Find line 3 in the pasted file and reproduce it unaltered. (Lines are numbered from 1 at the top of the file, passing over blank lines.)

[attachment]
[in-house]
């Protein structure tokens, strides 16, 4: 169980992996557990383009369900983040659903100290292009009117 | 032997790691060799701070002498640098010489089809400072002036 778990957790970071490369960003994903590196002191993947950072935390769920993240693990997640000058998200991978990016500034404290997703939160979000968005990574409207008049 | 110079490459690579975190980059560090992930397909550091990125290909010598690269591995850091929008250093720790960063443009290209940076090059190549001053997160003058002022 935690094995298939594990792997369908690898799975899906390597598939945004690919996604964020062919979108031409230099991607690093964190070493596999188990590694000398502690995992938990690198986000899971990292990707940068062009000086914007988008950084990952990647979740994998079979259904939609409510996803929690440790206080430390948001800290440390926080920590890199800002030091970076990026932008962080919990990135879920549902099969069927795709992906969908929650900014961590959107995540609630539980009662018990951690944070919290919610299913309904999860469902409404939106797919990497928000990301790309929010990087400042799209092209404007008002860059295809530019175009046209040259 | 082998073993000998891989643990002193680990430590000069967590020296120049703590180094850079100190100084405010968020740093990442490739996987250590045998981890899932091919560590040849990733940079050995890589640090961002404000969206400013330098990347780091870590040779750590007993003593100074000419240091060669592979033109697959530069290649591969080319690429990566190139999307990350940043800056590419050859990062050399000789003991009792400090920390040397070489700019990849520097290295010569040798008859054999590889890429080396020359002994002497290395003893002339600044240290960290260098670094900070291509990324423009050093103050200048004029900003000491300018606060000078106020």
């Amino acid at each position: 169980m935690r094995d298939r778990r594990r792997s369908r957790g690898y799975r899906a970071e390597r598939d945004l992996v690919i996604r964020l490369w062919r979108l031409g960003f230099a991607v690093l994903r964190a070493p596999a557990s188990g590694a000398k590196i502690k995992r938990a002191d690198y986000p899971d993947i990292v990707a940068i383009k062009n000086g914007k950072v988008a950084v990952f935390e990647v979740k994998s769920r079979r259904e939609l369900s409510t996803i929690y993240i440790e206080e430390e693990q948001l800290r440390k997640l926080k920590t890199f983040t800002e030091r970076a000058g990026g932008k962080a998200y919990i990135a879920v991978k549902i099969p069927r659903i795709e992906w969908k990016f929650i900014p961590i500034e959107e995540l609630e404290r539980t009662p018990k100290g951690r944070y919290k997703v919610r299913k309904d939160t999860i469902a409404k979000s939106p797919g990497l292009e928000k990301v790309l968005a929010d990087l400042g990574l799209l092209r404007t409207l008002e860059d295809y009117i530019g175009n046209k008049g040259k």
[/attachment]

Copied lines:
């Amino acid at each position: 169980m935690r094995d298939r778990r594990r792997s369908r957790g690898y799975r899906a970071e390597r598939d945004l992996v690919i996604r964020l490369w062919r979108l031409g960003f230099a991607v690093l994903r964190a070493p596999a557990s188990g590694a000398k590196i502690k995992r938990a002191d690198y986000p899971d993947i990292v990707a940068i383009k062009n000086g914007k950072v988008a950084v990952f935390e990647v979740k994998s769920r079979r259904e939609l369900s409510t996803i929690y993240i440790e206080e430390e693990q948001l800290r440390k997640l926080k920590t890199f983040t800002e030091r970076a000058g990026g932008k962080a998200y919990i990135a879920v991978k549902i099969p069927r659903i795709e992906w969908k990016f929650i900014p961590i500034e959107e995540l609630e404290r539980t009662p018990k100290g951690r944070y919290k997703v919610r299913k309904d939160t999860i469902a409404k979000s939106p797919g990497l292009e928000k990301v790309l968005a929010d990087l400042g990574l799209l092209r404007t409207l008002e860059d295809y009117i530019g175009n046209k008049g040259k």